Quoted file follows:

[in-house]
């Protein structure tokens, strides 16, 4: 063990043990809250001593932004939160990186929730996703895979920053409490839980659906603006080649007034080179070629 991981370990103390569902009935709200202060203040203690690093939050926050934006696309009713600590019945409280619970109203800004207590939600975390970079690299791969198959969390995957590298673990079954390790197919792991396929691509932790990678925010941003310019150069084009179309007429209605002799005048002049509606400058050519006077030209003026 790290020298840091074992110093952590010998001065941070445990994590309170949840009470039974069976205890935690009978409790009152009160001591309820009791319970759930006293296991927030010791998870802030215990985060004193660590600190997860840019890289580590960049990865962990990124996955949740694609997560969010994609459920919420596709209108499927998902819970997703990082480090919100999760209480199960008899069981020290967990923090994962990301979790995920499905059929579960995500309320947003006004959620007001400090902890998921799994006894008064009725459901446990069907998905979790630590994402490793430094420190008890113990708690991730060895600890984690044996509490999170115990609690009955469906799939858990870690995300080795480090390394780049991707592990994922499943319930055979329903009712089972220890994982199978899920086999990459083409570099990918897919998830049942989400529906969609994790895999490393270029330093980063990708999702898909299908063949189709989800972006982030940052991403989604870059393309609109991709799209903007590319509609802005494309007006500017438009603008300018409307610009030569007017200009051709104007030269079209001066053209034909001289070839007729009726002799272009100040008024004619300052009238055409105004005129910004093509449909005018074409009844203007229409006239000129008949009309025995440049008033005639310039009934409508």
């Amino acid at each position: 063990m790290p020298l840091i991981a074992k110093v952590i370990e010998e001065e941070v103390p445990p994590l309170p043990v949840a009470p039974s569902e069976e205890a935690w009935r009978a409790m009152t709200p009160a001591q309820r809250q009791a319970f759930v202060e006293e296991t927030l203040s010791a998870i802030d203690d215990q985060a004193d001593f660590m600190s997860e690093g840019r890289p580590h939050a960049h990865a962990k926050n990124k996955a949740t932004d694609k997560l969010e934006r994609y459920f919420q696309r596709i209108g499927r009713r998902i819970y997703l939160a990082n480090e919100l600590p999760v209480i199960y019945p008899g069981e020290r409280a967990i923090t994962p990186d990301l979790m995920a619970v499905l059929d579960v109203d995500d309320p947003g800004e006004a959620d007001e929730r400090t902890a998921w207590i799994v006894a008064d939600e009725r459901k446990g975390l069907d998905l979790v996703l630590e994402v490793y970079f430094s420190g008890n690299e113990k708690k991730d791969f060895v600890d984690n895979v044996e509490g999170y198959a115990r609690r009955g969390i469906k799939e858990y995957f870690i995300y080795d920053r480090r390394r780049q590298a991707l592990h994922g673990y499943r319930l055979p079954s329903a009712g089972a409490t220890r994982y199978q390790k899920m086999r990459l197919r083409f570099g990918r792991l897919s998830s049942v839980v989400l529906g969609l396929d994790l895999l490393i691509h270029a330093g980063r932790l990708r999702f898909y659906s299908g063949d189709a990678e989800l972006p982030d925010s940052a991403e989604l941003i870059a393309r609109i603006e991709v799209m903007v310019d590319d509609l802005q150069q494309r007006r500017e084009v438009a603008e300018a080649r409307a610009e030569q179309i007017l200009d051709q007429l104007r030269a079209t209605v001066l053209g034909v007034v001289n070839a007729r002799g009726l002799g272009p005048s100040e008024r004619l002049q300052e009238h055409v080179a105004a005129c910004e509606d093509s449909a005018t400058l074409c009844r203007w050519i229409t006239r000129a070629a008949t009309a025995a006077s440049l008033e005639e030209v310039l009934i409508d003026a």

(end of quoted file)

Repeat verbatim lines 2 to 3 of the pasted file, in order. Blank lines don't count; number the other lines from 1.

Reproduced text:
């Protein structure tokens, strides 16, 4: 063990043990809250001593932004939160990186929730996703895979920053409490839980659906603006080649007034080179070629 991981370990103390569902009935709200202060203040203690690093939050926050934006696309009713600590019945409280619970109203800004207590939600975390970079690299791969198959969390995957590298673990079954390790197919792991396929691509932790990678925010941003310019150069084009179309007429209605002799005048002049509606400058050519006077030209003026 790290020298840091074992110093952590010998001065941070445990994590309170949840009470039974069976205890935690009978409790009152009160001591309820009791319970759930006293296991927030010791998870802030215990985060004193660590600190997860840019890289580590960049990865962990990124996955949740694609997560969010994609459920919420596709209108499927998902819970997703990082480090919100999760209480199960008899069981020290967990923090994962990301979790995920499905059929579960995500309320947003006004959620007001400090902890998921799994006894008064009725459901446990069907998905979790630590994402490793430094420190008890113990708690991730060895600890984690044996509490999170115990609690009955469906799939858990870690995300080795480090390394780049991707592990994922499943319930055979329903009712089972220890994982199978899920086999990459083409570099990918897919998830049942989400529906969609994790895999490393270029330093980063990708999702898909299908063949189709989800972006982030940052991403989604870059393309609109991709799209903007590319509609802005494309007006500017438009603008300018409307610009030569007017200009051709104007030269079209001066053209034909001289070839007729009726002799272009100040008024004619300052009238055409105004005129910004093509449909005018074409009844203007229409006239000129008949009309025995440049008033005639310039009934409508």
């Amino acid at each position: 063990m790290p020298l840091i991981a074992k110093v952590i370990e010998e001065e941070v103390p445990p994590l309170p043990v949840a009470p039974s569902e069976e205890a935690w009935r009978a409790m009152t709200p009160a001591q309820r809250q009791a319970f759930v202060e006293e296991t927030l203040s010791a998870i802030d203690d215990q985060a004193d001593f660590m600190s997860e690093g840019r890289p580590h939050a960049h990865a962990k926050n990124k996955a949740t932004d694609k997560l969010e934006r994609y459920f919420q696309r596709i209108g499927r009713r998902i819970y997703l939160a990082n480090e919100l600590p999760v209480i199960y019945p008899g069981e020290r409280a967990i923090t994962p990186d990301l979790m995920a619970v499905l059929d579960v109203d995500d309320p947003g800004e006004a959620d007001e929730r400090t902890a998921w207590i799994v006894a008064d939600e009725r459901k446990g975390l069907d998905l979790v996703l630590e994402v490793y970079f430094s420190g008890n690299e113990k708690k991730d791969f060895v600890d984690n895979v044996e509490g999170y198959a115990r609690r009955g969390i469906k799939e858990y995957f870690i995300y080795d920053r480090r390394r780049q590298a991707l592990h994922g673990y499943r319930l055979p079954s329903a009712g089972a409490t220890r994982y199978q390790k899920m086999r990459l197919r083409f570099g990918r792991l897919s998830s049942v839980v989400l529906g969609l396929d994790l895999l490393i691509h270029a330093g980063r932790l990708r999702f898909y659906s299908g063949d189709a990678e989800l972006p982030d925010s940052a991403e989604l941003i870059a393309r609109i603006e991709v799209m903007v310019d590319d509609l802005q150069q494309r007006r500017e084009v438009a603008e300018a080649r409307a610009e030569q179309i007017l200009d051709q007429l104007r030269a079209t209605v001066l053209g034909v007034v001289n070839a007729r002799g009726l002799g272009p005048s100040e008024r004619l002049q300052e009238h055409v080179a105004a005129c910004e509606d093509s449909a005018t400058l074409c009844r203007w050519i229409t006239r000129a070629a008949t009309a025995a006077s440049l008033e005639e030209v310039l009934i409508d003026a």